find your work-life balance
Find out how to get things back in sync...
Find your WoRk-LifE BALAnCE
According to life coach Nicky Attenborough, we tend to glorify busyness. ‘ It’s as if being busy is a sign of value as a person – it can even shape your self- esteem. This often drives relentless activity – i.e. being busy – which can leave us feeling burnt out.’ Changing the language you use to describe your life could make a difference. A study by the University of Texas reveals that it’s not just how busy we are that causes stress, but how we describe our lives affects us too. Using words like ‘ busy’, ‘ hectic’ or ‘crazy’ will only make you feel more stressed so try an alternative like ‘eventful’. But it’s not only our choice of words that can leave us feeling overwhelmed. Nicky advises we need to be more careful when it comes to how we spend, and prioritise, our time, especially at work. Here are a few telltale signs that you’re putting your job before your well-being, and tips on how to fix it...
1. You live at the office
If your desk drawer is basically a capsule of your life, stocked with snacks, cutlery, toothpaste and er, underwear, then you may be in trouble. Start unpacking it now so that you’re actually forced to go home, eventually. Think about why you spend so much time at the office – is it because you’re genuinely snowed under, are you working hard instead of smart, or are you avoiding going home because things are tense with your partner?
2. Your relationships are becoming strained
When you realise you’re spending more time engaging in small talk with steve from accounting than you are with your own partner, something’s gotta give. It’s all too easy to use the excuse of work as a convenient escape from dealing with potentially complicated personal relationships – and if friends are getting peeved and your children become more clingy than usual, it might be time to implement drastic changes. Don’t know where to start? First thing’s first: make a point of leaving the office at a reasonable hour so you have more time with family and friends.
3. Your to-do list is endless
Having an ever- growing to- do list might actually be slowing you down. How? You can’t do it all so you’re setting yourself up for failure, and the sight of the list is likely enough to send you into a panic. But the solution isn’t to ditch the to- do list entirely. Studies show that
Do you tend to prioritise work over your personal life? Read on to find out how to get things back in sync...
you’re more likely to get something done if you’ve written it down, and not just because you won’t forget; having a list makes it easier to focus, and the satisfaction you’ll get from crossing things off will be a great motivator, too. The trick to creating a to- do list that makes you more productive is to limit the number of core tasks that you add to it – restricting yourself to, say, six or seven things, means you’ll be forced to prioritise when you want to add a new task to the list. You could even write a ‘not to- do’ list by asking yourself, ‘ What can I postpone? What can I eliminate?’, ‘ Do I have to be the person to do this task, or can I delegate?’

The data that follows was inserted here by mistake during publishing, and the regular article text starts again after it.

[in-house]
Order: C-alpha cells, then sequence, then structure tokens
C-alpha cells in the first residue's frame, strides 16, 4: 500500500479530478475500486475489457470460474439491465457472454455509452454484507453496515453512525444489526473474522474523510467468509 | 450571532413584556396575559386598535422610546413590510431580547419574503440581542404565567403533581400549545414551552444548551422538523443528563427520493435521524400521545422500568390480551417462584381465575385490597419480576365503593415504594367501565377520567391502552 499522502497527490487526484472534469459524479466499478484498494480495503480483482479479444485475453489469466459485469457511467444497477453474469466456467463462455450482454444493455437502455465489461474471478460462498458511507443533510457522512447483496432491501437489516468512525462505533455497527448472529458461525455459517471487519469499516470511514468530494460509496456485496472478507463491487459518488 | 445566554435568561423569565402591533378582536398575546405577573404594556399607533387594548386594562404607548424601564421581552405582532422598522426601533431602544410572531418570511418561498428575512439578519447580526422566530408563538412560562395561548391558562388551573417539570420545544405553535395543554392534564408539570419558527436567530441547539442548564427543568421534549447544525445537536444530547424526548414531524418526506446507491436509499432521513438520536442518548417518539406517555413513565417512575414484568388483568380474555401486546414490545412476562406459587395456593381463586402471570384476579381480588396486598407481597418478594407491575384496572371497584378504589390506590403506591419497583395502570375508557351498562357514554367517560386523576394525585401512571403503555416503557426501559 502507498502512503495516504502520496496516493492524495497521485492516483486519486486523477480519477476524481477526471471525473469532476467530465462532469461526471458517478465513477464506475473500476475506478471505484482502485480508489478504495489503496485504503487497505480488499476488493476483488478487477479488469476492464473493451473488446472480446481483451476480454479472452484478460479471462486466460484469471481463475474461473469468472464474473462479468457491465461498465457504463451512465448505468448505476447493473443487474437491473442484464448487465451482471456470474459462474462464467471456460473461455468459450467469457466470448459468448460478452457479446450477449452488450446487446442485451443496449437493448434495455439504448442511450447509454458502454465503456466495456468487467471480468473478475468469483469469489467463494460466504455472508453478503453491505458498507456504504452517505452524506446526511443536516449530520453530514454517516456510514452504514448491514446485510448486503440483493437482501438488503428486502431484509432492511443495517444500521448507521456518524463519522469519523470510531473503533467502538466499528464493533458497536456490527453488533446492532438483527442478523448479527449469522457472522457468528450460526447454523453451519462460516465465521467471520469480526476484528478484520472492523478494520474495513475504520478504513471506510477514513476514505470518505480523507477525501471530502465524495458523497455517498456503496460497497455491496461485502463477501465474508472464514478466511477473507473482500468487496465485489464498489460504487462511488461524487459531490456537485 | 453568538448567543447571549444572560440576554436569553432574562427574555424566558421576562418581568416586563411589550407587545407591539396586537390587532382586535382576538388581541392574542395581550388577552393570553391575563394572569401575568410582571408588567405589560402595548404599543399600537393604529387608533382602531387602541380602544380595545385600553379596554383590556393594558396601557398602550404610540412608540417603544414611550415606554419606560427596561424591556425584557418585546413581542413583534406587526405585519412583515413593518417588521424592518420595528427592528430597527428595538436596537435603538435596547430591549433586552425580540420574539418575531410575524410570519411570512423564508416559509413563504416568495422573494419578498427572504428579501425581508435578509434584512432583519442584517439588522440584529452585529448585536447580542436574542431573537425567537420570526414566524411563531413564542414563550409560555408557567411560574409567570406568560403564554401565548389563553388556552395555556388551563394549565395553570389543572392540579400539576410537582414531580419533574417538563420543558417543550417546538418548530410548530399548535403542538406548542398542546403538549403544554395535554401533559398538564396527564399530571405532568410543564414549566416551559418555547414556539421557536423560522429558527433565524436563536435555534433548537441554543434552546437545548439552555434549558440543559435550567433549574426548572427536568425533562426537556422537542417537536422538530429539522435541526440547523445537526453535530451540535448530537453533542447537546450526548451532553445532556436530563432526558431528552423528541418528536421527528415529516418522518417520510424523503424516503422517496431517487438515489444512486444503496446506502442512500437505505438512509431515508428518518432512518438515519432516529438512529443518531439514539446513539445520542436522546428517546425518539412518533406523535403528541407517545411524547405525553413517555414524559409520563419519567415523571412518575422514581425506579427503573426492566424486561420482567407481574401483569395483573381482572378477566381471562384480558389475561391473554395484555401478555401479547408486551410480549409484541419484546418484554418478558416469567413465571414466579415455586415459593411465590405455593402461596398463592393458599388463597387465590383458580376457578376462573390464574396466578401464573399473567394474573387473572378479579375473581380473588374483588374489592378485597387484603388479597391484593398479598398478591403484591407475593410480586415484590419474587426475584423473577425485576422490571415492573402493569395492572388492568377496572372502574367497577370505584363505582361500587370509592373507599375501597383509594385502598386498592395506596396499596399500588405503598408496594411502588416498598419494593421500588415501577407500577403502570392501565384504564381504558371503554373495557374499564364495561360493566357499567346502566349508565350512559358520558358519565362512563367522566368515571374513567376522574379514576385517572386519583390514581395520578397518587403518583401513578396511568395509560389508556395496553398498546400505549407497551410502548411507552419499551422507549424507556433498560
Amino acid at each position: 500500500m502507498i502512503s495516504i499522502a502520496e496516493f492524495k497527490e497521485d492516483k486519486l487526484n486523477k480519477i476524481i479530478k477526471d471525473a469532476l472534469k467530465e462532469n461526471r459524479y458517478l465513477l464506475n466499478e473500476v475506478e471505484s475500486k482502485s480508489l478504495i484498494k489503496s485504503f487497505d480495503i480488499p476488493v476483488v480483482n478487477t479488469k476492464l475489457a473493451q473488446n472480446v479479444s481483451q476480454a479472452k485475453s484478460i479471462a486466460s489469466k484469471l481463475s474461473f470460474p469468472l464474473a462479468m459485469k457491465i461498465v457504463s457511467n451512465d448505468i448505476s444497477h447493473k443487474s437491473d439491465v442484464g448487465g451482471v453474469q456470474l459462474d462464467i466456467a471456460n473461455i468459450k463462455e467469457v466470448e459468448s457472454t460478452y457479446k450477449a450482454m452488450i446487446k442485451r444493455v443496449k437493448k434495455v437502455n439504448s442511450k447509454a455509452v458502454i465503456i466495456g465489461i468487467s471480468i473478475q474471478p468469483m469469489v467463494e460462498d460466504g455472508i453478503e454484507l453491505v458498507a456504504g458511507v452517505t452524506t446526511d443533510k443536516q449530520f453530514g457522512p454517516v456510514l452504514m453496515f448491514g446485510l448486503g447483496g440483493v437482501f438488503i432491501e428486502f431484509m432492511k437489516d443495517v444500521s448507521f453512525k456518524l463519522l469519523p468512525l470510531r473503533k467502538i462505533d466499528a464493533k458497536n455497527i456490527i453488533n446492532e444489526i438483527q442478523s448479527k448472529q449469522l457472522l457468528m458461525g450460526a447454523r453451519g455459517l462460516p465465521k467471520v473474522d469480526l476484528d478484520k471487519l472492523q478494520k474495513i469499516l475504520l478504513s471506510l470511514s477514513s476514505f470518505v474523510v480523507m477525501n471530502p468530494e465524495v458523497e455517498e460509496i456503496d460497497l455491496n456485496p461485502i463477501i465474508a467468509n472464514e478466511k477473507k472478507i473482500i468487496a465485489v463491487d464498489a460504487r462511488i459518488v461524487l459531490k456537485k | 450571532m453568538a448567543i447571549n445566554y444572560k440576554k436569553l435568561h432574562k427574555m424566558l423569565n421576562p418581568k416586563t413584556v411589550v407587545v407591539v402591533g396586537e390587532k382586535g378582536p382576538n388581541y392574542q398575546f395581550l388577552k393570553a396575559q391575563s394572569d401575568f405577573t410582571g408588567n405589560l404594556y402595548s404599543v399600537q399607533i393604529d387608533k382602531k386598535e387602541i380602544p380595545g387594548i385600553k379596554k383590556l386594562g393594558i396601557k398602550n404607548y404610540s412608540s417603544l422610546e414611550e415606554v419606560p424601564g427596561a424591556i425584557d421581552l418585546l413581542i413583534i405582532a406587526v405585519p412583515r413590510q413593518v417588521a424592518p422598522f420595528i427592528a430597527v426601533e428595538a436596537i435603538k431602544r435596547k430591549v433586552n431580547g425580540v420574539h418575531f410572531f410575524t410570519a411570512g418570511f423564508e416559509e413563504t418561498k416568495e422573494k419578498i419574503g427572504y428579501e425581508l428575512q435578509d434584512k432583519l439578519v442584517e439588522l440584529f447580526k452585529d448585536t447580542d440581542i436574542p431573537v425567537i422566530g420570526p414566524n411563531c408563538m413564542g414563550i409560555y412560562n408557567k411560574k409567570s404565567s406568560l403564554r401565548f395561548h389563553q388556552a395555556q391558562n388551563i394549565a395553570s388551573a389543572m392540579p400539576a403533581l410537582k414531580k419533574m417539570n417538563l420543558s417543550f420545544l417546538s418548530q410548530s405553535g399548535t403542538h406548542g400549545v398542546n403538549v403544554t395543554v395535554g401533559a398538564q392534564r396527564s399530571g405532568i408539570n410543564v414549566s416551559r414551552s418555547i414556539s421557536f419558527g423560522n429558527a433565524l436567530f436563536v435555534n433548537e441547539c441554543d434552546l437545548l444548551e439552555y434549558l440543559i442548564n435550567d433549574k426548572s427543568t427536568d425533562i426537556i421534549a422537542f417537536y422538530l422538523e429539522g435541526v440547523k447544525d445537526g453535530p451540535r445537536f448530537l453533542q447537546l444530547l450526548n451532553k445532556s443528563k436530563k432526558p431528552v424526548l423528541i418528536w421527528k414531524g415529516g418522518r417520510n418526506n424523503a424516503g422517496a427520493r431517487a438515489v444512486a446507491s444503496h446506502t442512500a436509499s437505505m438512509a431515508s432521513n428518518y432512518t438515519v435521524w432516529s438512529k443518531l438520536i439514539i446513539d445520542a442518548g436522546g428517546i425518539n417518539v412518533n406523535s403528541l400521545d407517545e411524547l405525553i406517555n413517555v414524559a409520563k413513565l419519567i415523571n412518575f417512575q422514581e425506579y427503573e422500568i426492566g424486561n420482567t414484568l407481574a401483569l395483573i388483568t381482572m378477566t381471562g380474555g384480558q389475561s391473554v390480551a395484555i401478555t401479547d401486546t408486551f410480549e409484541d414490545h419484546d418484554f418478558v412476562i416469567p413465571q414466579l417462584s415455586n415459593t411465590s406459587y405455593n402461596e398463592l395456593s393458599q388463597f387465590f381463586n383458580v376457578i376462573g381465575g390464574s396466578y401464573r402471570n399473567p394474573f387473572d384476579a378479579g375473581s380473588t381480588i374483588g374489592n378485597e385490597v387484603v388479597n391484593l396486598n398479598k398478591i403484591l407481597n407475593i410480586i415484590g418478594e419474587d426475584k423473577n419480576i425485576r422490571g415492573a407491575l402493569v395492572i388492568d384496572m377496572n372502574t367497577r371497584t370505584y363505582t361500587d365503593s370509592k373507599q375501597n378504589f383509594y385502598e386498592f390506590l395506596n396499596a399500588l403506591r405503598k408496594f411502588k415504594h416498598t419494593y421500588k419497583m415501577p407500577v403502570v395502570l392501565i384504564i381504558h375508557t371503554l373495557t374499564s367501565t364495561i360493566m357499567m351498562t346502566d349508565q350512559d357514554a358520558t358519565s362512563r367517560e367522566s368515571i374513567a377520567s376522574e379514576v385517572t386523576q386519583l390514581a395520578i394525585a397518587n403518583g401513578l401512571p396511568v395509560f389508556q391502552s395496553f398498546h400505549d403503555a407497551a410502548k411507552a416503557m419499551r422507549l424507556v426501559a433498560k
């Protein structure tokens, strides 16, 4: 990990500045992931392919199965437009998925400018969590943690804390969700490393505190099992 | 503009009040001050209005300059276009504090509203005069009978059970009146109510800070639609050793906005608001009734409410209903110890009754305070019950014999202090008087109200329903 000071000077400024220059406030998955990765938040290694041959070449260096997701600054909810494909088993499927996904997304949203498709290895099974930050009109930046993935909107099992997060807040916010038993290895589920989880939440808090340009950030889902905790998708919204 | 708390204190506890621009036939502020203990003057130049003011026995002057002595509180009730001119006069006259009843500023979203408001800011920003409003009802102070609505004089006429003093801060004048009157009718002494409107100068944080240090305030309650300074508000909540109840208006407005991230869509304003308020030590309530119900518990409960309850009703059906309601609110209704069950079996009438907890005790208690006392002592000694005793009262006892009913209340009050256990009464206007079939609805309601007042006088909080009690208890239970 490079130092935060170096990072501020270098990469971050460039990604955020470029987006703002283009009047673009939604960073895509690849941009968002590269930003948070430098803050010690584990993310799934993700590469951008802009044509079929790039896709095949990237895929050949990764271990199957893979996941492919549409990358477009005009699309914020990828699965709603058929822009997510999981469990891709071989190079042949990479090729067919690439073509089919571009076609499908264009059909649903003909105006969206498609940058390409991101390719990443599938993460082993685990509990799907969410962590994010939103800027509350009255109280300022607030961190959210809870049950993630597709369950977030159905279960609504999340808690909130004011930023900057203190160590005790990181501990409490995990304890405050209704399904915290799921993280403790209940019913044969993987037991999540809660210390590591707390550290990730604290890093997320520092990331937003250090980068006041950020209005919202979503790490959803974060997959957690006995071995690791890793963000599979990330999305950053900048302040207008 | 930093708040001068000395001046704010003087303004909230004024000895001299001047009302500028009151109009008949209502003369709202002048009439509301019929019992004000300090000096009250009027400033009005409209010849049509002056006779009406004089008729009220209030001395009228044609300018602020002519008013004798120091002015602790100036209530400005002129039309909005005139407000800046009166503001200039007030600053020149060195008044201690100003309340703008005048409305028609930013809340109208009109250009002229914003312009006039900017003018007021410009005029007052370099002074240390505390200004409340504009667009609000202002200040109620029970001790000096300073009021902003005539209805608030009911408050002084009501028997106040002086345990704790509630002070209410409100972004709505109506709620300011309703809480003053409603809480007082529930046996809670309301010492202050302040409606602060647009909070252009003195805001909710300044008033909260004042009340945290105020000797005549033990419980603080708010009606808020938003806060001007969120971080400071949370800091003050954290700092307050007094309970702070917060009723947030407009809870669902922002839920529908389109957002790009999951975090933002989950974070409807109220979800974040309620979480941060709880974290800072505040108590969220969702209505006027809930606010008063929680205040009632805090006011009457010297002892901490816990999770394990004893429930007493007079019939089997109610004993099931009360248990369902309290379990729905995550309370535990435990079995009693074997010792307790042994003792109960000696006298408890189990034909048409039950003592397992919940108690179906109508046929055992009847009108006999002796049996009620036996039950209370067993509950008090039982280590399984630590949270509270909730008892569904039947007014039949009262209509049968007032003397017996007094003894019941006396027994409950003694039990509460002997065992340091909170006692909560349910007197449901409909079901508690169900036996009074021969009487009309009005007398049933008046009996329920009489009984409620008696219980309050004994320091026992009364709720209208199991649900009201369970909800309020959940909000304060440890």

4. You regularly cancel plans
According to a study done by the Organisation for Economic Co- operation and Development, South Africa came out as the fifth hardest working country, with workers spending an average of 43,3 hours per week on the job. Too much overtime can result in missing out on family events, which will put you into ‘unforgivable’ territory. Schedule family time, or even exercise, in exactly the same way you do important meetings – lock it down in your diary and consider it a non-negotiable.
5. Your health suffers
Lacking sleep, eating unhealthy instant food and not getting enough exercise can often be by-products of a poor work-life balance. Deadlines are unavoidable, but if you often feel obliged to stay late in the office, try to limit yourself to just once or twice each week – and stick to it.
6. Caffeine is your BFF
If you’re working through lunch and surviving on regular top-ups of caffeine, listen up: top performers work for 52 minutes, followed by a 17-minute break. Schedule regular breaks in the day (take a walk around the car park, or grab some coffee at a café nearby) by using a timer on your computer, and give yourself a breather.
7. You take work home
It’s a slippery slope when you swop chill time on the couch with answering emails over weekends. Leave work at work: tell yourself that you’re on your way home and that you’re leaving work stress at the office – this ‘unplugging’ routine will help you to be more in the moment when you do get home. Put your phone on silent and turn off your email notifications – unless it’s a catastrophe, it can wait until tomorrow (or Monday!).